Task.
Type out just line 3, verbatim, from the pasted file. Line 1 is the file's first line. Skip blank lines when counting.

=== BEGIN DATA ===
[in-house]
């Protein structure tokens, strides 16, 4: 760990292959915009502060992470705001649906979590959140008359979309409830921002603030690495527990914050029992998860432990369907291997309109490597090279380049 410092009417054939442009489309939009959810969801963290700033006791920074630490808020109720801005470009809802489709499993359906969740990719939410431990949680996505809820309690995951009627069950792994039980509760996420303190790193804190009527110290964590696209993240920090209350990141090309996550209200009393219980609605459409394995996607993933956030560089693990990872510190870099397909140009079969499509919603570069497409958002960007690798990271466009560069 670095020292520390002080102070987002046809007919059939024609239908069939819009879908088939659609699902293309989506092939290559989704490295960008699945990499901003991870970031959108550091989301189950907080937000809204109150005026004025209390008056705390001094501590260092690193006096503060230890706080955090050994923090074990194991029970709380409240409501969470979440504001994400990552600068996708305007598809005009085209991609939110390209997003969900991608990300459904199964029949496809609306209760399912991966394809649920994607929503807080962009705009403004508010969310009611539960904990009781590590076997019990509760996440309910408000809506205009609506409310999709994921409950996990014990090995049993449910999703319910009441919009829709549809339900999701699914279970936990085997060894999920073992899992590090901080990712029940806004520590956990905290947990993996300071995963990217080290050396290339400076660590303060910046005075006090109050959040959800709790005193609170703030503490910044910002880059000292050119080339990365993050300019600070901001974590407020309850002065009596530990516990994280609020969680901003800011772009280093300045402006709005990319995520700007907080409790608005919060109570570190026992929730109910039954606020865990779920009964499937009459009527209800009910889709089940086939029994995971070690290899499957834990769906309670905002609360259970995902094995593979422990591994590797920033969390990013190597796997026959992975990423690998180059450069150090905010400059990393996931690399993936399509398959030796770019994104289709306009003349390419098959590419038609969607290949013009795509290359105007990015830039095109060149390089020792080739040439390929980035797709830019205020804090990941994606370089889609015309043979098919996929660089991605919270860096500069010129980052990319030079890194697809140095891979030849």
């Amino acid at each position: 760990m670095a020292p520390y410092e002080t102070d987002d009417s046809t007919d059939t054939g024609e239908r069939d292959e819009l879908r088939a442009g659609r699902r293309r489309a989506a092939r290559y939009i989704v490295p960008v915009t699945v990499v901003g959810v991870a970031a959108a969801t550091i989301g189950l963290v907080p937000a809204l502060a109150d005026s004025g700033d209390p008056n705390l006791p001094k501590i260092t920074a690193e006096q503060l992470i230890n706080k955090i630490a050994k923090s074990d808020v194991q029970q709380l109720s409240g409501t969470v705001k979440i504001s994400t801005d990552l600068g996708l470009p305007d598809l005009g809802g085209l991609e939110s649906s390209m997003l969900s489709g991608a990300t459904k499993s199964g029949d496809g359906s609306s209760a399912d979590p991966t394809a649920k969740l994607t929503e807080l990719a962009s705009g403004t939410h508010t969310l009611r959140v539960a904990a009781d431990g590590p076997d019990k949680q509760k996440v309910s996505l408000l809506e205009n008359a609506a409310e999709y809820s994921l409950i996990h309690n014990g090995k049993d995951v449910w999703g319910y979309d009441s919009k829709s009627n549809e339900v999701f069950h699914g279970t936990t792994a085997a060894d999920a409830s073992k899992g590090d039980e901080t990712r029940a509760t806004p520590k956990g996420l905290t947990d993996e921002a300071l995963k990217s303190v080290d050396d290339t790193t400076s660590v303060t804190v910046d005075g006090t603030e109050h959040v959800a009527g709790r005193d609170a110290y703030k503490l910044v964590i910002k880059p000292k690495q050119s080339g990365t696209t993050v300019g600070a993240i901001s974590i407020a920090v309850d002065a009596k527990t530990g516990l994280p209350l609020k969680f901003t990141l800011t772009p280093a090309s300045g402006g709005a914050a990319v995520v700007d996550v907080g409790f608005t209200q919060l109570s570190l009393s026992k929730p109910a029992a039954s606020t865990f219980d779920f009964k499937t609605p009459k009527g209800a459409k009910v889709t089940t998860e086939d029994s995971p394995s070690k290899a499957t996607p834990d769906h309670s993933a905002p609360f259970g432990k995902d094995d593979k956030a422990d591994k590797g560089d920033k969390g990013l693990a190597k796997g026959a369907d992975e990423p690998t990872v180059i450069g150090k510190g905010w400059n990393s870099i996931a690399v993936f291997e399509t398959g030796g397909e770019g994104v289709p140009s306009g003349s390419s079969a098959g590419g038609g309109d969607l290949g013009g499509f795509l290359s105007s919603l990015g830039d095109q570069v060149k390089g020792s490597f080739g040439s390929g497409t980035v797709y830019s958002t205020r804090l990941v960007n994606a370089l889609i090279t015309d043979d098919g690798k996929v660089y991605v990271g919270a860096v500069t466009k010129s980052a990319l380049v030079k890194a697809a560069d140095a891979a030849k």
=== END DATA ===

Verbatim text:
């Amino acid at each position: 760990m670095a020292p520390y410092e002080t102070d987002d009417s046809t007919d059939t054939g024609e239908r069939d292959e819009l879908r088939a442009g659609r699902r293309r489309a989506a092939r290559y939009i989704v490295p960008v915009t699945v990499v901003g959810v991870a970031a959108a969801t550091i989301g189950l963290v907080p937000a809204l502060a109150d005026s004025g700033d209390p008056n705390l006791p001094k501590i260092t920074a690193e006096q503060l992470i230890n706080k955090i630490a050994k923090s074990d808020v194991q029970q709380l109720s409240g409501t969470v705001k979440i504001s994400t801005d990552l600068g996708l470009p305007d598809l005009g809802g085209l991609e939110s649906s390209m997003l969900s489709g991608a990300t459904k499993s199964g029949d496809g359906s609306s209760a399912d979590p991966t394809a649920k969740l994607t929503e807080l990719a962009s705009g403004t939410h508010t969310l009611r959140v539960a904990a009781d431990g590590p076997d019990k949680q509760k996440v309910s996505l408000l809506e205009n008359a609506a409310e999709y809820s994921l409950i996990h309690n014990g090995k049993d995951v449910w999703g319910y979309d009441s919009k829709s009627n549809e339900v999701f069950h699914g279970t936990t792994a085997a060894d999920a409830s073992k899992g590090d039980e901080t990712r029940a509760t806004p520590k956990g996420l905290t947990d993996e921002a300071l995963k990217s303190v080290d050396d290339t790193t400076s660590v303060t804190v910046d005075g006090t603030e109050h959040v959800a009527g709790r005193d609170a110290y703030k503490l910044v964590i910002k880059p000292k690495q050119s080339g990365t696209t993050v300019g600070a993240i901001s974590i407020a920090v309850d002065a009596k527990t530990g516990l994280p209350l609020k969680f901003t990141l800011t772009p280093a090309s300045g402006g709005a914050a990319v995520v700007d996550v907080g409790f608005t209200q919060l109570s570190l009393s026992k929730p109910a029992a039954s606020t865990f219980d779920f009964k499937t609605p009459k009527g209800a459409k009910v889709t089940t998860e086939d029994s995971p394995s070690k290899a499957t996607p834990d769906h309670s993933a905002p609360f259970g432990k995902d094995d593979k956030a422990d591994k590797g560089d920033k969390g990013l693990a190597k796997g026959a369907d992975e990423p690998t990872v180059i450069g150090k510190g905010w400059n990393s870099i996931a690399v993936f291997e399509t398959g030796g397909e770019g994104v289709p140009s306009g003349s390419s079969a098959g590419g038609g309109d969607l290949g013009g499509f795509l290359s105007s919603l990015g830039d095109q570069v060149k390089g020792s490597f080739g040439s390929g497409t980035v797709y830019s958002t205020r804090l990941v960007n994606a370089l889609i090279t015309d043979d098919g690798k996929v660089y991605v990271g919270a860096v500069t466009k010129s980052a990319l380049v030079k890194a697809a560069d140095a891979a030849k």